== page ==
So what does it look like?

This example from the History Alive people shows a student taking class notes on late nineteenth-century industrialism on the right side of her notebook. Later as homework, she created a topical net on the left side using the information from the right side.

Why use ISNs?

  • ISNs encourage students to use both the visual and linguistic parts of the brains.
  • Note taking becomes a much more active process. Students become directly involved in constructing their own knowledge. Much of the work is actually doing something with the information.
  • ISNs encourage students to become more organized in the learning process. Kids begin to see relationships in the process of doing history. Many teachers also ask that students use highlighters, subject headings, underline and colored markers.
  • Over time, ISNs become a portfolio of the student’s work. You, the kid and parents can track progress throughout the school. ISNs also provide an excellent review tool.

There are tons of ways that you can use the left hand side of the ISN (courtesy of History Alive):

  • Advertisements
    Design advertisements to represent migration, settlement, or the significance of a specific site.
  • Annotated Illustrations
    Make annotated illustrations to recount a story of travel or migration, to represent a moment in time or to label architectural features.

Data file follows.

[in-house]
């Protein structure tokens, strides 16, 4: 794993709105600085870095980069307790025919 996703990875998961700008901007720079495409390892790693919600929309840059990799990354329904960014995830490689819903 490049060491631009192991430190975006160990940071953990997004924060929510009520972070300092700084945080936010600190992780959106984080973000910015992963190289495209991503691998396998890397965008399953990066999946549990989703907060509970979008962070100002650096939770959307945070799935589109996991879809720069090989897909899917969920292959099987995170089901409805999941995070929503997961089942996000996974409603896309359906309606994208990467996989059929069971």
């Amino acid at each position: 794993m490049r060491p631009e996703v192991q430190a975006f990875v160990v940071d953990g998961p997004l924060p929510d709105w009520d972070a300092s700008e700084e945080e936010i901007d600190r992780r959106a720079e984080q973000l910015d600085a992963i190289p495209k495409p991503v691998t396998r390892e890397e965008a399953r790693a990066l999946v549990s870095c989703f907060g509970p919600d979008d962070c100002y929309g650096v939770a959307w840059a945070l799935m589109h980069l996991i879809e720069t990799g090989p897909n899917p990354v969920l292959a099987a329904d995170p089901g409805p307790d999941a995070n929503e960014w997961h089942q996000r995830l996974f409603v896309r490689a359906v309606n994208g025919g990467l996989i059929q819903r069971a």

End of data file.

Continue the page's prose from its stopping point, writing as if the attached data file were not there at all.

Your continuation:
• Annotated Slides
    Use simple sketches of powerful images, accompanied by annotations, to help students understand difficult content.
  • Book / CD / Video Games covers – design the layout using information from the right side.
  • Caricatures
    Draw caricatures to present the main characteristics of a group in history or how an individual or group was perceived by another group.
  • Eulogies
    Write eulogies to extol the virtues of prominent historical figures or civilizations.
  • Facial Expressions
  • Draw facial expressions to summarize the feelings of groups who have different perspectives on a single event.
  • Flow Charts
    Create flow charts to show causal relationships or to show steps in a sequence.
  • Forms of Poetry
    Write various forms of poetry to describe a person, place, event or feeling of a moment.
  • Historical Journals
    Assume the role of a historical figure to keep a journal that recounts the figure’s feelings and experiences in language of the era.
  • Illustrated Dictionary Entries